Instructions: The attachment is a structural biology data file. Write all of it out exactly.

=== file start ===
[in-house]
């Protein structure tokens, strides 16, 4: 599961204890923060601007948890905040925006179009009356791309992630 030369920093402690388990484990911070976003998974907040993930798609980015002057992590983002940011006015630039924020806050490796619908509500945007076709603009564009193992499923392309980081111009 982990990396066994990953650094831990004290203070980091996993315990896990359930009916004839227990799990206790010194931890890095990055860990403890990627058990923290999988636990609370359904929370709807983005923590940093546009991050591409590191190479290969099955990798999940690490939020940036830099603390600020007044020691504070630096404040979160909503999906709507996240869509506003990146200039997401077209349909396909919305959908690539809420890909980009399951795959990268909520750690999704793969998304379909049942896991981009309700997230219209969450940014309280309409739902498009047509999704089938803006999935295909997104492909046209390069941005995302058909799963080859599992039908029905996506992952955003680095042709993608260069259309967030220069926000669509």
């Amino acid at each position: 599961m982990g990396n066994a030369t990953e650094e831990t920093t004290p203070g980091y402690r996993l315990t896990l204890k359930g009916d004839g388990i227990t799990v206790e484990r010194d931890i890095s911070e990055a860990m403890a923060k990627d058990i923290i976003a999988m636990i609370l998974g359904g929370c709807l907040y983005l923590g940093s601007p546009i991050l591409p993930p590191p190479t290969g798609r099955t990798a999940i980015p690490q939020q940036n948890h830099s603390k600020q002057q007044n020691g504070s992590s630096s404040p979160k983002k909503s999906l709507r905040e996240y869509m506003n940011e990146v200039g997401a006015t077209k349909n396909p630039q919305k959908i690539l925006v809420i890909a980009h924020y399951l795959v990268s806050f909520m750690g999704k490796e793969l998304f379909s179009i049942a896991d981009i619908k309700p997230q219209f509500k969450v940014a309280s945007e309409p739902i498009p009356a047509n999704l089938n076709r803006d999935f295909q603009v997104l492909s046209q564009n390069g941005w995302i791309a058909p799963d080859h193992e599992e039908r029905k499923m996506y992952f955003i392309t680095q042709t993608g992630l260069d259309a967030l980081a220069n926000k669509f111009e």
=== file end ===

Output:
[in-house]
């Protein structure tokens, strides 16, 4: 599961204890923060601007948890905040925006179009009356791309992630 030369920093402690388990484990911070976003998974907040993930798609980015002057992590983002940011006015630039924020806050490796619908509500945007076709603009564009193992499923392309980081111009 982990990396066994990953650094831990004290203070980091996993315990896990359930009916004839227990799990206790010194931890890095990055860990403890990627058990923290999988636990609370359904929370709807983005923590940093546009991050591409590191190479290969099955990798999940690490939020940036830099603390600020007044020691504070630096404040979160909503999906709507996240869509506003990146200039997401077209349909396909919305959908690539809420890909980009399951795959990268909520750690999704793969998304379909049942896991981009309700997230219209969450940014309280309409739902498009047509999704089938803006999935295909997104492909046209390069941005995302058909799963080859599992039908029905996506992952955003680095042709993608260069259309967030220069926000669509």
């Amino acid at each position: 599961m982990g990396n066994a030369t990953e650094e831990t920093t004290p203070g980091y402690r996993l315990t896990l204890k359930g009916d004839g388990i227990t799990v206790e484990r010194d931890i890095s911070e990055a860990m403890a923060k990627d058990i923290i976003a999988m636990i609370l998974g359904g929370c709807l907040y983005l923590g940093s601007p546009i991050l591409p993930p590191p190479t290969g798609r099955t990798a999940i980015p690490q939020q940036n948890h830099s603390k600020q002057q007044n020691g504070s992590s630096s404040p979160k983002k909503s999906l709507r905040e996240y869509m506003n940011e990146v200039g997401a006015t077209k349909n396909p630039q919305k959908i690539l925006v809420i890909a980009h924020y399951l795959v990268s806050f909520m750690g999704k490796e793969l998304f379909s179009i049942a896991d981009i619908k309700p997230q219209f509500k969450v940014a309280s945007e309409p739902i498009p009356a047509n999704l089938n076709r803006d999935f295909q603009v997104l492909s046209q564009n390069g941005w995302i791309a058909p799963d080859h193992e599992e039908r029905k499923m996506y992952f955003i392309t680095q042709t993608g992630l260069d259309a967030l980081a220069n926000k669509f111009e």